I’ve been brought to tears several times this past week in light of what will forever be known as “The Newtown Massacre.” What was looking to be a quiet, small-town holiday season for a community in Connecticut is now being interrupted by twenty-six burials: twenty beautiful children and six innocent adults. It doesn’t make sense. And amidst the pain of tearful confusion arises question after sincere question: What would drive someone to murder innocent children? Why didn’t he just kill himself first, thus saving all the others? Would stricter gun laws have kept this from happening? Where is God in all of this? Our quest for answers comes from our innate desire to comprehend the incomprehensible. This tragedy reminds us of the myth that we are in control. So out of fear we try to rationalize, thus grasping for control of things we do not understand. We desperately search for answers in hopes that we will be able to “make sense” of such evil behavior.
But it doesn’t make sense. Sure, there’s much we can do to understand how something like this could happen. Top contenders in the media seem to be mental illness, familial dysfunction, even lax gun laws. Discussions surrounding these issues are important and should be had, and they will undoubtedly shed light on how this happened. But the much deeper question of why cannot be silenced. We hear it in the sobs of the parents. We hear it in the subtext of the painful question: How do we explain this to our children (especially when we don’t understand why this happened ourselves)? The Newtown Massacre has reminded an entire nation that there’s something inside all of us desperately trying to make sense of evil.
But it doesn’t make sense. So in the wake of such tragedy and the unanswered questions that follow, what do we know?
Evil isn’t rational. We may be able to discern some of the conditions that gave rise to twenty-six senseless murders, but our best attempt to answer the intellectual how will never satisfy the existential why. While some deny the existence of something called “evil” in this world, the reality of its devastating effects forces us to respond. And so we adapt to it, cope with it, and sometimes even heal from it. But we cannot make sense of it. And there’s a good reason for that.
This is not the way it’s supposed to be. The reason why we can’t make sense of evil is because evil doesn’t belong here. If we could make sense of what Adam Lanza did, we would be creating rational space for it. We would be conceding that naked evil in some sense belongs, that we can understand and therefore more easily “accept” it. But we must not create space for it. What happened at Sandy Hook Elementary does not belong in this world. We cannot understand it and should never accept it as anything less than tragic, senseless, heart-wrenching evil. None of us knows why six-year-old Jessica Rekos won’t get to try on the cowboy boots her parents had gotten her for Christmas. But all of us know this is not the way it’s supposed to be. But is that all there is? Are we consigned to a nihilistic world where evil and confusion reign as king? Is there no hope at all?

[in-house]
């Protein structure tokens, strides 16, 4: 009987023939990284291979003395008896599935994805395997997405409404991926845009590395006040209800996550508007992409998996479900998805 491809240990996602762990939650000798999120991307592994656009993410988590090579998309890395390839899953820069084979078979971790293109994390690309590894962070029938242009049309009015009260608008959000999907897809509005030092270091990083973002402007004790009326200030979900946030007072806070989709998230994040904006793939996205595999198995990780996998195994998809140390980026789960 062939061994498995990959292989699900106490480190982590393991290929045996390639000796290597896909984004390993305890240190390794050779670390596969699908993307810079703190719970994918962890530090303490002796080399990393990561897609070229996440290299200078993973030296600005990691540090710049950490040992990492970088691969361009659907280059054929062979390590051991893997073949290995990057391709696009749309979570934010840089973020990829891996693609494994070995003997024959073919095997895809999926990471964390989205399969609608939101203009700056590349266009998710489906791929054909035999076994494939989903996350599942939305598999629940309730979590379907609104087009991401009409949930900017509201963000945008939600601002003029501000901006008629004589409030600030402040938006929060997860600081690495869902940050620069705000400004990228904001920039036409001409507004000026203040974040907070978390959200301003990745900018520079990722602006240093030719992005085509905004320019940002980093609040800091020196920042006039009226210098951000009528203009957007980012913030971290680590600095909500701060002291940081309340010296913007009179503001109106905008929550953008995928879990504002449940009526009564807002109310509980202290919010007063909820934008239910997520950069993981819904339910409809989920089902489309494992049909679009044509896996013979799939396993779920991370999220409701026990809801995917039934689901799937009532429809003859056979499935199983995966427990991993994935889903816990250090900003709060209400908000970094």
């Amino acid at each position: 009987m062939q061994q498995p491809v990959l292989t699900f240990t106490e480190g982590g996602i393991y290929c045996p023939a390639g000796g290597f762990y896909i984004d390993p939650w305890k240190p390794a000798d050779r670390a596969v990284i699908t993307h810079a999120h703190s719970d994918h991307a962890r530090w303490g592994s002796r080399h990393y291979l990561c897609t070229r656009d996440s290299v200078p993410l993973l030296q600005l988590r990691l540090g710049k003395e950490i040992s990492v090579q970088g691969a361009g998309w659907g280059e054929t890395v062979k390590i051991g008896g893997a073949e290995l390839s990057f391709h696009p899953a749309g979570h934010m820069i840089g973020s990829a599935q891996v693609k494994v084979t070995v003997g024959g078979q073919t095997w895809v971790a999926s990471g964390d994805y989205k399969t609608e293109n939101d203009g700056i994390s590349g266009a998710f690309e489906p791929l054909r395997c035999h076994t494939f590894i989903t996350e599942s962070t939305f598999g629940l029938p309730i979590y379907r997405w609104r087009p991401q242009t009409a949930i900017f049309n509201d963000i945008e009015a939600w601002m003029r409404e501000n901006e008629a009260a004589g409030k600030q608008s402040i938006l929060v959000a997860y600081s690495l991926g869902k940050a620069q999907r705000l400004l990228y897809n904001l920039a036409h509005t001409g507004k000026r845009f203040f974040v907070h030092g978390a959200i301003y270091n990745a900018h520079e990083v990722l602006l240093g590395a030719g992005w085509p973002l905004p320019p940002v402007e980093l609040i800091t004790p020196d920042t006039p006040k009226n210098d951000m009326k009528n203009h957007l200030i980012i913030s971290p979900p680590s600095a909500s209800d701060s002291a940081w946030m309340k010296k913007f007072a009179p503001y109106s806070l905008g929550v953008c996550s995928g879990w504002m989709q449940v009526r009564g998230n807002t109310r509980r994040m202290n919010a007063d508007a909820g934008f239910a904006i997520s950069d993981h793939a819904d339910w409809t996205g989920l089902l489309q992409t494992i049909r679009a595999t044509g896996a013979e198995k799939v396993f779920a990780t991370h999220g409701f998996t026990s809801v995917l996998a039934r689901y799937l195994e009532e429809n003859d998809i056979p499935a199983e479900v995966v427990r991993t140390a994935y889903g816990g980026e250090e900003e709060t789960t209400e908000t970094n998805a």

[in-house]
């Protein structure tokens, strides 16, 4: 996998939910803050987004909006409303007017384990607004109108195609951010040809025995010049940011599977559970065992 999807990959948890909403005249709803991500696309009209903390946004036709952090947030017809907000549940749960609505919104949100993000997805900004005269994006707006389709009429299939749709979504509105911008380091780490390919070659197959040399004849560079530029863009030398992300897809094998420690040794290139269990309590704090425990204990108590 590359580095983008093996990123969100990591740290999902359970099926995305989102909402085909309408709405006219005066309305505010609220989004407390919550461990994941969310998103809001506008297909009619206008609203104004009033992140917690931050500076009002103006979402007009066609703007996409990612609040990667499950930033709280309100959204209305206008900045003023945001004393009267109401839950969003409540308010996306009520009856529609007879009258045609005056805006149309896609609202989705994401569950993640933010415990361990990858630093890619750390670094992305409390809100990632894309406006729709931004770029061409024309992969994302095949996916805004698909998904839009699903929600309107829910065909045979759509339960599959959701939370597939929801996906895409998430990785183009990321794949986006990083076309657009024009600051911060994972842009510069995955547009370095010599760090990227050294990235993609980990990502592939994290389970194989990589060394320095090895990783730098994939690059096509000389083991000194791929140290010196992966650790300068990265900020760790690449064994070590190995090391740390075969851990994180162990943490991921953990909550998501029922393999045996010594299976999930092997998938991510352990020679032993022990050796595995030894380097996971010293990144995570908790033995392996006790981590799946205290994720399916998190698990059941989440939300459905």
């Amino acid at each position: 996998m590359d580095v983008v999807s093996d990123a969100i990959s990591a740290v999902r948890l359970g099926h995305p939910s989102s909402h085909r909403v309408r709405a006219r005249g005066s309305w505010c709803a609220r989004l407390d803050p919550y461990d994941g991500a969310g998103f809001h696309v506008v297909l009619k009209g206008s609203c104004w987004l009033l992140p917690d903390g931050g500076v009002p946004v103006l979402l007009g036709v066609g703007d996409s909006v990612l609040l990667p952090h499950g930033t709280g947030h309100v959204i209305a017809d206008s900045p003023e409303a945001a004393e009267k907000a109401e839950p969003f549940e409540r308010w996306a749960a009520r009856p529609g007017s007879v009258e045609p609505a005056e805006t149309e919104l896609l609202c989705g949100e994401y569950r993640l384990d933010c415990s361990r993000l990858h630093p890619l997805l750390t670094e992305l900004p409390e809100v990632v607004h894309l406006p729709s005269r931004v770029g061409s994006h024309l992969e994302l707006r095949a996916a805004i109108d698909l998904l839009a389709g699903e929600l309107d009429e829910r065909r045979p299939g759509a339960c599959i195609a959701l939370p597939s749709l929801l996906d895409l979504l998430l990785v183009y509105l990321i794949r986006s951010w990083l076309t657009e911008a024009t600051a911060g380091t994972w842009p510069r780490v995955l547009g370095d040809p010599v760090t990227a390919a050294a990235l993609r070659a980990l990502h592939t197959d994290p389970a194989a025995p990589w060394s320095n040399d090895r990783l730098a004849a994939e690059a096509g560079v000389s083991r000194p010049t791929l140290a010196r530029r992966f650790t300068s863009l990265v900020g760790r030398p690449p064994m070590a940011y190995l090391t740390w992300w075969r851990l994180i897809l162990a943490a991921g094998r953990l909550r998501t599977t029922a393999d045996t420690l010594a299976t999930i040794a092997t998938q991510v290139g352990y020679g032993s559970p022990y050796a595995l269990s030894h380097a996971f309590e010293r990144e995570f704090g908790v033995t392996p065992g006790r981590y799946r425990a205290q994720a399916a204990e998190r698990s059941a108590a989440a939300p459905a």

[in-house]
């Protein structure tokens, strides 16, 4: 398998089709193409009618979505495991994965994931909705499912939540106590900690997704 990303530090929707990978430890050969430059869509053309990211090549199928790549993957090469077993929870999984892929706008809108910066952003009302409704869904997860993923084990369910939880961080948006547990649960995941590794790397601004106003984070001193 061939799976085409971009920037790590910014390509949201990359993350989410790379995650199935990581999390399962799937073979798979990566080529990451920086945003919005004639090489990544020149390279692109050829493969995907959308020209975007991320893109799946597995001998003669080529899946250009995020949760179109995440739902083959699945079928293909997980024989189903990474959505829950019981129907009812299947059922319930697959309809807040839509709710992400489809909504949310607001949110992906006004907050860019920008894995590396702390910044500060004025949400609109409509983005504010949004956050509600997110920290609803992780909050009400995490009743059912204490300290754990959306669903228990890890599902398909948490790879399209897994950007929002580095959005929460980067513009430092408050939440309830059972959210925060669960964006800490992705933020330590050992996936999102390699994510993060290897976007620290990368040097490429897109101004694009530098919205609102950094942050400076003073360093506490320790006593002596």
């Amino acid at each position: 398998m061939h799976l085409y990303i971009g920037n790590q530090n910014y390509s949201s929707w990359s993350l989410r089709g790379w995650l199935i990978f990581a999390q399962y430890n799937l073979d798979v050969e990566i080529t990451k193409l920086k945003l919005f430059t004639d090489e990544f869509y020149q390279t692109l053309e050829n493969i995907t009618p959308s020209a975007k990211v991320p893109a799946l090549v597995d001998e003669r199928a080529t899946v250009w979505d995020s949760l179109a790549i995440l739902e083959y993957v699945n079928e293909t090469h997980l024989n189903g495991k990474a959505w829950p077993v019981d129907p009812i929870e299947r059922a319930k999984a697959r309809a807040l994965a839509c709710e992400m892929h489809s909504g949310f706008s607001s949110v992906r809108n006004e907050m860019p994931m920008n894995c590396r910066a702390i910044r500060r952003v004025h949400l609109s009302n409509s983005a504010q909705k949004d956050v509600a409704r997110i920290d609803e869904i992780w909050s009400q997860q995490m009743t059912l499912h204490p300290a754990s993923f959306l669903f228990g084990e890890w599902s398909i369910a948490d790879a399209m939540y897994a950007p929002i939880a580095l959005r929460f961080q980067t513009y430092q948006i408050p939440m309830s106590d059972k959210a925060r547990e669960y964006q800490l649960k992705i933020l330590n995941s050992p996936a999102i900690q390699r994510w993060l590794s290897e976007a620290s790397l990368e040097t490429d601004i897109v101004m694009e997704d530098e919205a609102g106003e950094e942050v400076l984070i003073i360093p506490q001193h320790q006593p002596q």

Hope is real and he has a name. For many people, including some of the families most directly affected by the Newtown Massacre, there is hope, and this hope is bound up with faith in the historical person, Jesus. According to the Christian story, evil is not an intellectual problem that needs an explanation; rather, it’s an infectious disease that needs a cure. The world doesn’t need a reason for evil; it needs a rescue from evil. And, so the Christian story goes, this is precisely why God sent Jesus, who defeated evil by dying at its hands on a cross; who conquered its deadly effects by rising from the dead; and who gives us the hope that one day he’ll return to completely renew all things, thus eradicating evil once and for all. Notice that according to this story, evil still exists today. And the murder of children still doesn’t make sense. But for many both directly and indirectly affected by the Newtown Massacre, this means that true, life-giving hope is actually available. His name is Jesus, and the way is faith. We may not get the answer, but we do get the solution.
For those of us who put our hope in Jesus, as we continue to move through this Advent season, darkened by evil events, let’s look forward not only to the celebration (Christmas) of when God first sent Jesus to provide rescue from evil , but also to the day when God will send Jesus back to renew all things, utterly and completely eradicating evil and death once and for all.
“Look! God’s dwelling place is now among the people, and he will dwell with them. They will be his people, and God himself will be with them and be their God. He will wipe every tear from their eyes. There will be no more death or mourning or crying or pain, for the old order of things has passed away.” He who was seated on the throne said, “I am making everything new!” (Revelation 21:3-5).
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